🤬🤬🤬🤬🤬I thought this was a “safe place” to share information NOT have my SD attacked for not living up to your standards!🤬 REALLY?! your RUDE response isn’t NECESSARY! 🤬I find this type of predjudice against SD who are trained differently to be offensive and belittling to other teams. MY  SD DOES NOT pee on furniture or windows etc. I am responsible and would  never let him cause damage. He’s well trained on WHERE he’s allowed to PEE. the Potty box was PLACED against a Metal wall on outside deck BY the CRUISE company. I CLEANED it!  He Didn’t damage anything! There are NO RULES or LAWS against a male dog lifting his leg to pee it’s a natural thing! He was PROFESSIONALLY trained to be my SD. 
PS Thanks for triggering my PTSD. 
I’m DONE with this group and thread, I get Enough 💩 from public I DONT NEED IT FROM YOU!!! **** OFF!!!🤬🤬🤬🤬🤬🤬

Stop, please!  I'm sincerely sorry if I hurt your feelings.  I, in no way meant to "attack" anyone.  It's really not my style, as is witnessed by writings and interactions with everyone on this thread.

 

It was probably a less than subtle reaction to a stark realization that I've never had before about dogs lifting their legs and how the public may view this behavior.   Please forgive me for my directness, and if I hurt you, I truly didn't mean to.  I simply have never seen a Service Dog do this behavior and I'm open for education about it.  And, how it's handled.

 

Please allow me to ask how does someone with mobility issues handle the clean-up process in the public?  And, how do you stop your dog from lifting his leg on decorative pots, walls or trees in public gardens?  Objects that a dog may be subjected to when traveling on board a cruise ship or while in port. I'm open for education, please be open to help.

 

Thanks in advance for the information.

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Scooter lifts his leg about half the time.  It depends on what is around.  If he is allowed to pee near a bush or tree, he will lift his leg.  If I don’t allow him to near a vertical object, he still lifts his right rear leg about an inch off the ground, but then does a half squat and just pees on the flat spot.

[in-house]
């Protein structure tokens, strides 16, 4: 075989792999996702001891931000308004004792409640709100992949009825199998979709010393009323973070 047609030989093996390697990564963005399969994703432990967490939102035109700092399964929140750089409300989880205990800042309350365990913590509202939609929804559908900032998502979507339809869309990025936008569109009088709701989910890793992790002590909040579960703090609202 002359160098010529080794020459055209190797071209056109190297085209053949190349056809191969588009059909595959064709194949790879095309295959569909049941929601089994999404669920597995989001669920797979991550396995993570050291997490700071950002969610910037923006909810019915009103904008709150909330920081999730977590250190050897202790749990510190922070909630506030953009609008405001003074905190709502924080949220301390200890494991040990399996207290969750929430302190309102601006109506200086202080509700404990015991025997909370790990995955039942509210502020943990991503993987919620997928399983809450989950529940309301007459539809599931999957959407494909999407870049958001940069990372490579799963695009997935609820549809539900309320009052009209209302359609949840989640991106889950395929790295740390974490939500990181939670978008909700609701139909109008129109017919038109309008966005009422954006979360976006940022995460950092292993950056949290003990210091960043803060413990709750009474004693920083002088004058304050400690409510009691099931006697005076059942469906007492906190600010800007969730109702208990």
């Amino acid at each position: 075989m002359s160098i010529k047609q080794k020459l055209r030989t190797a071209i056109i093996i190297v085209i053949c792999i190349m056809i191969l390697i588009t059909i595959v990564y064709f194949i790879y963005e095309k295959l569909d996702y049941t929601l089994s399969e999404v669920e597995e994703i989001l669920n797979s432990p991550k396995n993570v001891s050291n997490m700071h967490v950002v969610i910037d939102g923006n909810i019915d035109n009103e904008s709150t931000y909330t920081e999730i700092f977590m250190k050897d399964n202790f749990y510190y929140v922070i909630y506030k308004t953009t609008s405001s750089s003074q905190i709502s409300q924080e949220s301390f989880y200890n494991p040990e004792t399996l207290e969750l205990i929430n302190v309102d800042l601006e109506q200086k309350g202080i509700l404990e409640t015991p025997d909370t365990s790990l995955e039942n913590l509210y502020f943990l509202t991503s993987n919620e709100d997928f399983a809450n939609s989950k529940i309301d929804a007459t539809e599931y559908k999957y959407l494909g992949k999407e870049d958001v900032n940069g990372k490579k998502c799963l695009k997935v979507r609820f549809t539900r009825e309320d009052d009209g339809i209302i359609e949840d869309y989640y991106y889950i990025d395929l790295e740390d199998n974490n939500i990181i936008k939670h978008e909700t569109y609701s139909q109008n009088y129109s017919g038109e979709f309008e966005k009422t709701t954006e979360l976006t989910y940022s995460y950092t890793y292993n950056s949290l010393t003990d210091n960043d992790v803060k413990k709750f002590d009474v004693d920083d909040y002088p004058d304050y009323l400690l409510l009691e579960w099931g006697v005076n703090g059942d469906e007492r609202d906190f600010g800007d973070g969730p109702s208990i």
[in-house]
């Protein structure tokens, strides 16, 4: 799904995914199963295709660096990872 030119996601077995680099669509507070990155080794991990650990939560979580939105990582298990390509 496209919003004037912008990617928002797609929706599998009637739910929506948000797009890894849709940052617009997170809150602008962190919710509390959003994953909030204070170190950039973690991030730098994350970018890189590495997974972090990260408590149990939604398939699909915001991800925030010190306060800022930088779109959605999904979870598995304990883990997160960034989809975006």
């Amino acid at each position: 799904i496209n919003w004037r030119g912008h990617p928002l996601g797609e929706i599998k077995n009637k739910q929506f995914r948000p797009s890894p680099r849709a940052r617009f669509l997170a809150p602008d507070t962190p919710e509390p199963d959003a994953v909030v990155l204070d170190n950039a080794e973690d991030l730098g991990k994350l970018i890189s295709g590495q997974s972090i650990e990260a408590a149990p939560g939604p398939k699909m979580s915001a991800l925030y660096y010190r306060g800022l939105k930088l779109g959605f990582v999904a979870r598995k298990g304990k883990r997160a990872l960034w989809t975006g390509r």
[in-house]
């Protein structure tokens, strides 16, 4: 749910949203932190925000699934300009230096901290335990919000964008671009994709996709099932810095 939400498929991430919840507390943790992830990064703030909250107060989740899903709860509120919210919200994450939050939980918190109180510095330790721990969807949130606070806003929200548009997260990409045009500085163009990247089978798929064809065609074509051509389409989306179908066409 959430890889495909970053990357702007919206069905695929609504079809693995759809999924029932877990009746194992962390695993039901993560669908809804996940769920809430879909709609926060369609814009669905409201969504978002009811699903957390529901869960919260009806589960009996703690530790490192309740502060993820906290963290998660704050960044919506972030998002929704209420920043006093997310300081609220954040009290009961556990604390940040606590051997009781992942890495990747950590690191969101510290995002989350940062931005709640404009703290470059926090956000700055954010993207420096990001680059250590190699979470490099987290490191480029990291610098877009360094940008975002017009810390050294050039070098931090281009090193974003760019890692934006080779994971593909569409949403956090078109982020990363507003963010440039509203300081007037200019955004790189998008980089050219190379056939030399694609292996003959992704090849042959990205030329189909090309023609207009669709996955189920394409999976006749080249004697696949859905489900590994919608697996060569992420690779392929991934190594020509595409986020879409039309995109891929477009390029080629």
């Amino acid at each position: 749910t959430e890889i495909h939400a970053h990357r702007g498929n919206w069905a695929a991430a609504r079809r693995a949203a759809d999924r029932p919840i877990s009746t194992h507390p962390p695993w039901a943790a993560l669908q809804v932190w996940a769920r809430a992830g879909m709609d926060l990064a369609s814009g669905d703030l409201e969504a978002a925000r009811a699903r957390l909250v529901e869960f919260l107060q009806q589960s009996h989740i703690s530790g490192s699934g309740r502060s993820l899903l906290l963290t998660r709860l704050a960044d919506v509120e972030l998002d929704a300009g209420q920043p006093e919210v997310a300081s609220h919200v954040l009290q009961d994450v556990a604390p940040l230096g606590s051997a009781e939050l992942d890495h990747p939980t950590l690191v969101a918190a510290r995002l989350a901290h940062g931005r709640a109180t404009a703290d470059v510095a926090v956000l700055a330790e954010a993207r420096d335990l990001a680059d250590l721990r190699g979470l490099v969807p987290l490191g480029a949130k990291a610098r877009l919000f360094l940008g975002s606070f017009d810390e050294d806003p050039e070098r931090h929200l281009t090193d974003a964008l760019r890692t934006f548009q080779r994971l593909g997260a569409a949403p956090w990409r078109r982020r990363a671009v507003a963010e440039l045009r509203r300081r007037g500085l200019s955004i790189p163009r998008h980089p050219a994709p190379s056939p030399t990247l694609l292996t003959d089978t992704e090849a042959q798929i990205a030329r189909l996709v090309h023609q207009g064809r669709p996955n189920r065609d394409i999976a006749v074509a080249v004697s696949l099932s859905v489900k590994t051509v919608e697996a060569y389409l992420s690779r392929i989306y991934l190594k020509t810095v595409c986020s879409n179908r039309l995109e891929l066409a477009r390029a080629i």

Not everyone uses a SD for mobility reasons, so if someone isn’t worried about bending down, I can see that leg lifting would not be an issue.  For others who can’t bend over and extend to clean the floor or a wall, they would be more likely to reinforce the no leg lift training.

 

Scooter has never lifted his leg against a decorative pot, I would not allow it.  It is a matter of managing the dog.  

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22 hours ago, Kaik9s said:

Plus you just gave me an idea for my guy. He lifts his leg to pee as most boys do, so our first cruise he peed on the wall where the potty box was pushed against. I was given a dry mop to clean it with. I’m thinking of either getting magnets to hold pee pads on wall or an artificial bush or greenery to place in middle of box for him to pee on?

How about taking a small fold-up caution cone that you can fit into a plastic ziplock or other type bag?  Teach your dog to urinate on that so he recognizes it when you are traveling.  It's sort of nasty to haul around, but you could just slip it behind the box when you leave (or leave it there if your dog is the only SD onboard).  Then on the last day, rinse it off and stuff it back in its ziplock.  I'm thinking of something that you might find in a road hazard kit - you know, like those that you might pop up behind your car when you have to pull to the side of the road?  I have a girl, so this isn't an issue for me, but for those boys who lift their legs despite being encouraged to squat, this might be a viable solution.